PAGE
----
San Francisco (dpa) – When rumours first started circulating in mid-January that billionaire entrepreneur Michael Dell was planning to take the company he founded into private ownership it was easy to understand the basic logic behind the 24-billion-dollar deal.
Dell had once been the world’s top computer maker. But as the growth of smartphones and tablets coincided with a slumping world economy, Dell’s position in the rapidly shrinking marketplace had been nosediving.
A report by research firm Gartner issued January 14 showed that PC sales in the crucial fourth-quarter had plummetted 5 per cent from a year earlier. More worrying for the Texas-based company was that its share of the shrinking world market had nose-dived by 21 per cent compared to a year earlier as the dwindling numbers of computer buyers opted for low-cost notebooks from firms like Lenovo and Asus rather than the higher performance machines offered by Dell.
Like most of the major shifts that have ever occurred in the PC world, the catalyst of change could be traced back to Apple. Its launch of the smartphone revolution with the debut of the iPhone in 2007, and the tablet revolution with the iPad in 2010 completely transformed the market.
”Tablets have dramatically changed the device landscape for PCs,” said Mikako Kitagawa, principal analyst at Gartner. ”Whereas as once we imagined a world in which individual users would have both a PC and a tablet as personal devices, we increasingly suspect that most individuals will shift consumption activity to a personal tablet, and perform creative and administrative tasks on a shared PC.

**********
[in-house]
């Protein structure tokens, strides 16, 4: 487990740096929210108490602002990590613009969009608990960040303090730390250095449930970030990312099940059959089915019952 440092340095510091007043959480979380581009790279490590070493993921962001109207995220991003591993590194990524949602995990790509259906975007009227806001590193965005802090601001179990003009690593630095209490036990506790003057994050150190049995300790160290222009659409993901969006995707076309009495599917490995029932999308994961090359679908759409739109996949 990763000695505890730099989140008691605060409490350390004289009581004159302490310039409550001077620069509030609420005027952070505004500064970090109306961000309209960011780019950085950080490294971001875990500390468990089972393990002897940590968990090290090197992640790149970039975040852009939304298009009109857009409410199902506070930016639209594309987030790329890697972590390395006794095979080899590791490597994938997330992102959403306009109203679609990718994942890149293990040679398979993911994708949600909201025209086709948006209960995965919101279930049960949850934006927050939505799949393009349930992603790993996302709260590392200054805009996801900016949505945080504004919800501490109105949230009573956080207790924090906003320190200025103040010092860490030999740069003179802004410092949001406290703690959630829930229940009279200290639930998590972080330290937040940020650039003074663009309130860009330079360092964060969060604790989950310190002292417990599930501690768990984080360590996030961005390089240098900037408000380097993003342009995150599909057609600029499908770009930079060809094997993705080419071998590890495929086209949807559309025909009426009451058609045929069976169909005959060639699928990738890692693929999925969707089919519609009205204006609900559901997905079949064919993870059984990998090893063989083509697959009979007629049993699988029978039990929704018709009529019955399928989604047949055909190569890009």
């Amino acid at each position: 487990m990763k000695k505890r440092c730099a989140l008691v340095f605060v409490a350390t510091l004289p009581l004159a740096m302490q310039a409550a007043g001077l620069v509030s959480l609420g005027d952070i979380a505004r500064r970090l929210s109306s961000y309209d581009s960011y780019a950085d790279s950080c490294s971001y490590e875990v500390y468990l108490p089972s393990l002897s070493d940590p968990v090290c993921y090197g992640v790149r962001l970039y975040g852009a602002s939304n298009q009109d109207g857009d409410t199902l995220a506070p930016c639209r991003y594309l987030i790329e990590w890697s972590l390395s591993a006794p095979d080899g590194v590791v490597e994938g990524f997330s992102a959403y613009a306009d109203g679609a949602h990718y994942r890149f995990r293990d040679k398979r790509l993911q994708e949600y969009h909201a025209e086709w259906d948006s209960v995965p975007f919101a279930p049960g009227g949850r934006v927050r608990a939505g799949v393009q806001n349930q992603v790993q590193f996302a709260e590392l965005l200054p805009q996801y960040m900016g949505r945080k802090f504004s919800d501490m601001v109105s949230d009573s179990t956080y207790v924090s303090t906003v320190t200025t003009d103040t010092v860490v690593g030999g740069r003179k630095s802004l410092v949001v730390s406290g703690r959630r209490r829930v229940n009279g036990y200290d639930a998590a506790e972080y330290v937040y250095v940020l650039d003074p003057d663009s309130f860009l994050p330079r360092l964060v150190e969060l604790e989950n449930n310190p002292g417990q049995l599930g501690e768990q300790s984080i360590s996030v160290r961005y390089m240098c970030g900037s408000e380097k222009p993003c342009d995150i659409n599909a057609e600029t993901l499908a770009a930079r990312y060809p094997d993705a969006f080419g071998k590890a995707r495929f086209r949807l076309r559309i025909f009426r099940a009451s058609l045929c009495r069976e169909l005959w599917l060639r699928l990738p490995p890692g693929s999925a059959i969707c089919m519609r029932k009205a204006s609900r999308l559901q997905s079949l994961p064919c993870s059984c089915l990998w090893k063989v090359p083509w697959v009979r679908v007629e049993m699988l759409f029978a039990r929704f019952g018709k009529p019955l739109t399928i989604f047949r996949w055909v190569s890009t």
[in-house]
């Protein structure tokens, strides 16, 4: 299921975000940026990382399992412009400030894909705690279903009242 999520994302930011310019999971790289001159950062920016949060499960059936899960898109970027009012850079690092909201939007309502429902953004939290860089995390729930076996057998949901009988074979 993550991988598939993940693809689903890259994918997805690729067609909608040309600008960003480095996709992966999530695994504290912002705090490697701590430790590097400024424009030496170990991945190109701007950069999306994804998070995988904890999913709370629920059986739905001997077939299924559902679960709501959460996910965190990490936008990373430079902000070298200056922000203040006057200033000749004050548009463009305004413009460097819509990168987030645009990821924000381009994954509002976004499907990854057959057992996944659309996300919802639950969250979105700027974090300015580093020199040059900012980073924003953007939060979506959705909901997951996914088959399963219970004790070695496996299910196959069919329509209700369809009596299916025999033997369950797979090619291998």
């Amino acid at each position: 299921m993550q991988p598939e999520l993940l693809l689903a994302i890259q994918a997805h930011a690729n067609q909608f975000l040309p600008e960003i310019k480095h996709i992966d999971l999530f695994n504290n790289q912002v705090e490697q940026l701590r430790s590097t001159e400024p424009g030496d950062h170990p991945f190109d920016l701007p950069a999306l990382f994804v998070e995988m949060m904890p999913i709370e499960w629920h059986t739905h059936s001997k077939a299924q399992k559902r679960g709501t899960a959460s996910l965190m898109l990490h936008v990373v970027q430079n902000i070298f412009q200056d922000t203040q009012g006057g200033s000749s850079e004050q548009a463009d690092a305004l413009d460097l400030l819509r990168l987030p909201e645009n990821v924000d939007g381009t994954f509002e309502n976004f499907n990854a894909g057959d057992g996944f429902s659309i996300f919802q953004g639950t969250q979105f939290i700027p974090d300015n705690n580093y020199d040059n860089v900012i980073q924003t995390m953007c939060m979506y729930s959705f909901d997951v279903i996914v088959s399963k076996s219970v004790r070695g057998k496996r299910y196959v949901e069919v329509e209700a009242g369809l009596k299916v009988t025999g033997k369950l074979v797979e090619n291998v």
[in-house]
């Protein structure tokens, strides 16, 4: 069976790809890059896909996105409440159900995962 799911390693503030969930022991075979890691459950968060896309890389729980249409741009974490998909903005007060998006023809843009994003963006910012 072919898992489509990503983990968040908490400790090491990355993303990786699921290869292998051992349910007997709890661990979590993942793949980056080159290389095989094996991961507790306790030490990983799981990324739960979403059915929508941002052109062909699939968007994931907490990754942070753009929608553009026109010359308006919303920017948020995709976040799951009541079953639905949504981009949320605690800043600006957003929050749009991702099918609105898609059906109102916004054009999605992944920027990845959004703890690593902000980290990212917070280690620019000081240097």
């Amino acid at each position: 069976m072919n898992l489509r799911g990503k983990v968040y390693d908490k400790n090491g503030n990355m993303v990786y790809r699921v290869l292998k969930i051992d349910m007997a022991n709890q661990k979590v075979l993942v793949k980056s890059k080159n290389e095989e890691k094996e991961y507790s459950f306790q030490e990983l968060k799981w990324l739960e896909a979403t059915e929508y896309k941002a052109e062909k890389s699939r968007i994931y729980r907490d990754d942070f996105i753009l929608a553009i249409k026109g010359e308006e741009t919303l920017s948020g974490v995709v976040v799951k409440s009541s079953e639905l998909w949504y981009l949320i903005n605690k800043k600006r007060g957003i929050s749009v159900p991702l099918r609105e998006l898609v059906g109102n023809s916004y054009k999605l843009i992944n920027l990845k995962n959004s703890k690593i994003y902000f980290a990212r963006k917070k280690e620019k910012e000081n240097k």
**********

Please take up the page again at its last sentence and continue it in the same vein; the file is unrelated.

This transformation will continue until the number of PCs in use declines to an amount that makes tablets the primary consumer device, Kitagawa said.
With no appealing tablets or smartphones, Dell’s trajectory for success in a post-PC world involves moving higher up the technology value chain. The company already has a strong relationship with businesses and the public sector. It now hopes to leverage that to become a one-stop-shop supplying PCs, servers, cloud-based storage and other high level technology services.
Such a move makes strategic sense to Carter Lusher, the chief IT analyst at Ovum. But it will not be easy to pull off against established giants like IBM, not to mention Hewlett-Packard, which is also chasing the business sector as the PC market withers.
”Dell is in the midst of a wrenching transition from a supplier of commodity hardware, mainly traditional PCs, to being a supplier of enterprise-grade IT infrastructure. Dell’s ambition is nothing less than offering the entire IT stack with supporting services,” Lusher said.
A significant risk the company is likely to face is that enterprises and public sector organizations could cut back on their purchases, he added.
That doesn’t mean that Dell will exit the PC market. A 2-billion-dollar loan from Microsoft more or less ensures that the company will continue to churn out millions of PCs every year.
In the past Michael Dell was viewed as an industry wunderkind – on the basis of his success in turning a company he founded in his college dorm with 1,000 dollars into the world’s largest computer maker, beating industry giants like IBM and Compaq and building a market cap of 100 billion dollars.
He stepped down from hands-on leadership in 2004 with the company at its prime, only to return three years later as Dell started to flounder. But he was helpless in his quest to reinvigorate Dell in the face of the changing market conditions and the company’s value has more than halved since then.
Dell, 47, is no kid anymore. But if he succeeds in his latest gambit to transform the company, the wunderkind label will be richly deserved.